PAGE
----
Yosemite's "Other Property", Trademarks and Nature Collide

Mountains, waterfalls, lush green valleys, and valuable trademarks - The early inhabitants were incredibly wise when they decided to name their beloved Yosemite Valley "Ahwanee", or "big mouth".  Could they have possibly foreseen the current "big mouths" fighting over the sale of trademark "rights" to their sacred land?  The "big mouths" in this case are Delaware North, a concession company, and the National Park Service.  The fight is a legal battle "worth" millions.

In 1993, the National Park Service awarded  Delaware North a fifteen year (and some extensions) contract to serve the beautiful Yosemite National Park's concession needs.  That contract eventually expired on February 29, 2016.  Delaware North, however, did not go peacefully into the woods.  At the end of last year, Delaware North sued the National Park Service for breach of contract.  

When Delaware North first contracted with the National Park Service, it was required to purchase any "possessory interest and 'other property'" from the park's previous concessionaire - The Curry Company.  That "other property" included trademakrs (i.e. "The Ahwanee"), slogans (i.e. "Go Climb a Rock"), and logos (i.e. the Half Dome logo).  The understanding was that if Delaware North and the National Park Service parted ways, the succeeding concessionaire replacing Delaware North would also be required to purchase Delaware North's assets.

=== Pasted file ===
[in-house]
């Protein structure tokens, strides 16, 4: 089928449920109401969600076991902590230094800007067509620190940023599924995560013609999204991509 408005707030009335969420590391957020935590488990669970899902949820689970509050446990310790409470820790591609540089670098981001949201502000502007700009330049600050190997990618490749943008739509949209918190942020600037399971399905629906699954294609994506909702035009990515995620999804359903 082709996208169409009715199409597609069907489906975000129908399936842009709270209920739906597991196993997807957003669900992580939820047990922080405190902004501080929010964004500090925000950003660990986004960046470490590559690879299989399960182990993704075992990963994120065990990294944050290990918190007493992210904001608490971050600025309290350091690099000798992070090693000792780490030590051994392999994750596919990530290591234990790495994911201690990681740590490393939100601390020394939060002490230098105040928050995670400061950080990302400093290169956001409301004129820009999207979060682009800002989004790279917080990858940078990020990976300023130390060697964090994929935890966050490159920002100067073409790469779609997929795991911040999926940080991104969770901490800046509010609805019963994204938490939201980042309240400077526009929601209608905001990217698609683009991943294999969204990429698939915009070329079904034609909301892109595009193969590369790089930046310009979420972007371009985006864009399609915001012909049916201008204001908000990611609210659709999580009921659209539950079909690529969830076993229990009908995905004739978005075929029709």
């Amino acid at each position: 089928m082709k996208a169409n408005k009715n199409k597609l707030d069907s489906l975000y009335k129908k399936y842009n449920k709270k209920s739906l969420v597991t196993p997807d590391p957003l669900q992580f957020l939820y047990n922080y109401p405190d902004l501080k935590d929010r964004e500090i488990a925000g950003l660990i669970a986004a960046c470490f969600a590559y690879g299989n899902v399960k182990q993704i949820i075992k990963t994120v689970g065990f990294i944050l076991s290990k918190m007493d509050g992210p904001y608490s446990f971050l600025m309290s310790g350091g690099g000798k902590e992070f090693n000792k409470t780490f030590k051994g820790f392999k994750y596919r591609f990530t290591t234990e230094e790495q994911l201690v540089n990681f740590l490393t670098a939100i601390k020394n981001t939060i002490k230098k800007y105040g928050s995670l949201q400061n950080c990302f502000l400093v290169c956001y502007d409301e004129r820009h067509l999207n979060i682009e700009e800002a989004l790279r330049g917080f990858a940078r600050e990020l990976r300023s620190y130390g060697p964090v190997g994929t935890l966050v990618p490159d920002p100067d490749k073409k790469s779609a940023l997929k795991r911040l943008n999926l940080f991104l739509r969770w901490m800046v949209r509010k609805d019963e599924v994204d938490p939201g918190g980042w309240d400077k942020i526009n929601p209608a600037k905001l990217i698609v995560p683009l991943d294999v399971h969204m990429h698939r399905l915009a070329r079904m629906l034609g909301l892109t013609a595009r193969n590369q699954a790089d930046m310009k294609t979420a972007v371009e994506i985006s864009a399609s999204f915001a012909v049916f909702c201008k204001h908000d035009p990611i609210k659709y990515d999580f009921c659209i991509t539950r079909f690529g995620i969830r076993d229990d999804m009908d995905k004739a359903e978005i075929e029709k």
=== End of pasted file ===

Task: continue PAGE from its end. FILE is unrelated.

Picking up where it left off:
Last year, Delaware North lost its bid to serve as concessionaire for Yosemite National Park. The new concessionaire, however, did not pay Delaware North for Delaware North's alleged intellectual property rights in slogans and historic names both purchased from The Curry Company and acquired over Delaware North's twenty-three years of "government service" (without a peep from the National Park Service).  According to  Delaware North's lawyers, however, the successful concessionaire was required to purchase  "other property" used in connection with the park.  Delaware North  seeks remuneration for their claimed intellectual property rights, the "other property".  $51 million would suffice.

Who is really to blame in this case?  Is it the National Park Service for failing to adequately protect Yosemite from commercial exploitation?  Is it Delaware North who arguably seeks excessive remuneration for intellectual property "rights" to historic names and places?  Or is it the visitors who must now refer to The Ahwanee Hotel (first named in 1927) as the Majestic Yosemite Hotel?

Let's meet up to discuss at The Ahwanee Hotel after a nice hike up Half Dome.  Don't worry, I am a trademark attorney.